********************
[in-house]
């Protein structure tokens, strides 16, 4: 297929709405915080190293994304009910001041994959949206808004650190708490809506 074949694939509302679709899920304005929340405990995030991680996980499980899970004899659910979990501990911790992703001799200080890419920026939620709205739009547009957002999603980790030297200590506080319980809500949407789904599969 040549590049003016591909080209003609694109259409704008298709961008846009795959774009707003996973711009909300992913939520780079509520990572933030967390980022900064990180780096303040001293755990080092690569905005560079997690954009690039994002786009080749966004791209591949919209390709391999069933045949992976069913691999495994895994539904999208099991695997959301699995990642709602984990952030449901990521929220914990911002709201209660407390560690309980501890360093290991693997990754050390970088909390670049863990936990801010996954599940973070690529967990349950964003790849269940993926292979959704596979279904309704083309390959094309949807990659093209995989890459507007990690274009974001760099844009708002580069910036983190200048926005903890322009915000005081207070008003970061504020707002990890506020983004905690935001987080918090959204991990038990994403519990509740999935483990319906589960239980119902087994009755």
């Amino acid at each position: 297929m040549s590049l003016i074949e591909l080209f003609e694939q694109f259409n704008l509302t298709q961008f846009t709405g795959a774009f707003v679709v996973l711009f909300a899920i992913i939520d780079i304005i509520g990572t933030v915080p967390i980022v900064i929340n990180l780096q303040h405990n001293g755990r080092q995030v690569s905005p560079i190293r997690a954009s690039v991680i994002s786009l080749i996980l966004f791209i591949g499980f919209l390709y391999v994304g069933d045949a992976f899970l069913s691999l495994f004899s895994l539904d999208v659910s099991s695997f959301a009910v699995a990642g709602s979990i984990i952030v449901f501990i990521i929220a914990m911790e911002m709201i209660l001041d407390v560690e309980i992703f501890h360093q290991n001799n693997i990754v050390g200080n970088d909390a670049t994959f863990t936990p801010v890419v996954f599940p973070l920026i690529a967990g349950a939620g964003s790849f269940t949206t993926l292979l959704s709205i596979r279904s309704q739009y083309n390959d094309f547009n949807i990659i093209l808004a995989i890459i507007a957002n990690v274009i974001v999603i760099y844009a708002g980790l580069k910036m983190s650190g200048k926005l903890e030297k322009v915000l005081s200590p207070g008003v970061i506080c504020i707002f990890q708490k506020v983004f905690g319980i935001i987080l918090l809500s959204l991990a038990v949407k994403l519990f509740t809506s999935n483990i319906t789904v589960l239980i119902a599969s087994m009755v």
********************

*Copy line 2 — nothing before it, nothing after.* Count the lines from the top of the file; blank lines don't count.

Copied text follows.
């Protein structure tokens, strides 16, 4: 297929709405915080190293994304009910001041994959949206808004650190708490809506 074949694939509302679709899920304005929340405990995030991680996980499980899970004899659910979990501990911790992703001799200080890419920026939620709205739009547009957002999603980790030297200590506080319980809500949407789904599969 040549590049003016591909080209003609694109259409704008298709961008846009795959774009707003996973711009909300992913939520780079509520990572933030967390980022900064990180780096303040001293755990080092690569905005560079997690954009690039994002786009080749966004791209591949919209390709391999069933045949992976069913691999495994895994539904999208099991695997959301699995990642709602984990952030449901990521929220914990911002709201209660407390560690309980501890360093290991693997990754050390970088909390670049863990936990801010996954599940973070690529967990349950964003790849269940993926292979959704596979279904309704083309390959094309949807990659093209995989890459507007990690274009974001760099844009708002580069910036983190200048926005903890322009915000005081207070008003970061504020707002990890506020983004905690935001987080918090959204991990038990994403519990509740999935483990319906589960239980119902087994009755």